Malaysia’s Coronavirus Hotspot Is Local Centre Of A 94-Year-Old Islamic Movement From India

Malaysia’s Coronavirus Hotspot Is Local Centre Of A 94-Year-Old Islamic Movement From India The Ijtimak Tabligh in Malaysia (Wikimedia Commons) 
Snapshot
  • An offshoot of the Deobandi movement, the Tablighi Jamaat urges Muslims to return to practicing their religion as it was done during the Prophet’s time.

Malaysia reported this week that 673 persons in the South-East Asian nation had tested positive for Covid-19.

It has also reported the death of two persons since Tuesday.

One of them is a 34-year-old person whose infection has been traced to a gathering from where two-thirds of Covid-19 positive cases have been reported from Malaysia.

The gathering, called ‘Ijtimak Tabligh’, has an Indian link to it.

The 34-year-old deceased person was among the followers of the Tablighi Jamaat, members of which gathered at a mosque in Sri Petaling, Kuala Lumpur, between 27 February and 1 March.

Over 15,000 are reported to have taken part in the gathering where the followers slept in packed tents.

They had also gathered inside the mosque, praying on mats, and it is feared that coronavirus had passed unnoticed among them during the gathering.

The Tablighi Jamaat, which means the Society for Spreading Faith, originated from Mewat in Haryana 94 years ago.

It was founded by Muhammad Ilyas Kandhlawi, who got the inspiration to form the group during his second visit to Mecca, in 1926.

An offshoot of the Deobandi movement, the Tablighi Jamaat claims to be an apolitical organisation, urging Muslims to return to practicing their religion as it was done during the Prophet’s time.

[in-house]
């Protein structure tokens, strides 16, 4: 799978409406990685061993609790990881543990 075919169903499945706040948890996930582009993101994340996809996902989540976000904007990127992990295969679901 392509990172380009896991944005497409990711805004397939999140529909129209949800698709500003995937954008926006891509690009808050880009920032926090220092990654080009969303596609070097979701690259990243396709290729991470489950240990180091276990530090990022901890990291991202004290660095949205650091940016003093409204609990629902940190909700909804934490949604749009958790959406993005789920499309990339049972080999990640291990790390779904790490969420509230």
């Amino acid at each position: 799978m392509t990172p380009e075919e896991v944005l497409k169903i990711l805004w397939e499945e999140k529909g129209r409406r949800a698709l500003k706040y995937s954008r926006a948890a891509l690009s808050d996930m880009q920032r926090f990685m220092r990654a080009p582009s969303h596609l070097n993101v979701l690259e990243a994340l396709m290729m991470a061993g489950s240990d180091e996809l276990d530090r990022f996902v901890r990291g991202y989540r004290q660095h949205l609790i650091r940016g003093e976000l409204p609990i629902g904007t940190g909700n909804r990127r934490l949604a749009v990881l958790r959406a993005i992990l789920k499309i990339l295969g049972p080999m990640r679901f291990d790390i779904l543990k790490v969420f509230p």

The Jamaat developed wings in 1946, spreading to South Asian regions such as Pakistan and Bangladesh, which has the most number of followers.

The Tablighi Jamaat spread fast in Indonesia and Malaysia during the 1970s and 1980s.

In particular, the Jamaat made an impact on workers in the industrial zones of federal States such as Johor, Selangor, Penang and Perak in Malaysia in the 1980s.

In the 1990s, the Malaysian federal State of Malacca banned the Tablighi Jamaat activities on the grounds that it was “detrimental to the well-being of one’s family” as the breadwinner goes on months of retreat for Tabligh activities.

According to the Ministry of Health, Malaysia, nearly 5,000 individuals who took part in the Tabligh gathering at the Seri Petaling mosque, Selangor, have been identified and over 3,000 have been sent to health clinics for further examination.

A total of 1,634 individuals were found to have respiratory tract infection symptoms and samples have been taken for COVID-19 tests.

Among them, 137 were referred to hospitals for further treatment, while the remaining 2,932 individuals have been placed under 14-day home surveillance.

Approximately 1,500 persons from countries such as India, Canada, Nigeria, Australia, Cambodia, China, Brunei, Thailand, Singapore and South Korea were part of the gathering.

Among these foreigners, 13 persons from Cambodia have tested positive for Covid-19, while Brunei has confirmed 50 positive cases. Two persons from Thailand and five from Singapore, who attended the event, have also tested positive for Covid-19.

Some 750 people who attended the event from Vietnam and Indonesia are being tested for Covid-19.

While the holding of the retreat when the virus was spreading has been criticised, one of the attendees told the media that they were not worried about the pandemic since the situation during the event appeared to be in control.

It is reported that the participants took shuttle buses to sleep at other venues, held each other’s hands during prayer, rubbed shoulder-to-shoulder and shared food.

Of more concern is that some of those who were part of the gathering have refused to undergo tests, saying God will protect them.

There is no confirmation yet if those who attended the event are among the stranded Indians in Kuala Lumpur or have already arrived in the country.

So far, nearly two lakh people have tested positive for Covid-19 globally, with the virus claiming nearly 8,000 lives across the world.

Nearly 83,000 of those who tested positive have recovered, leaving about 1.08 lakh active cases totally.

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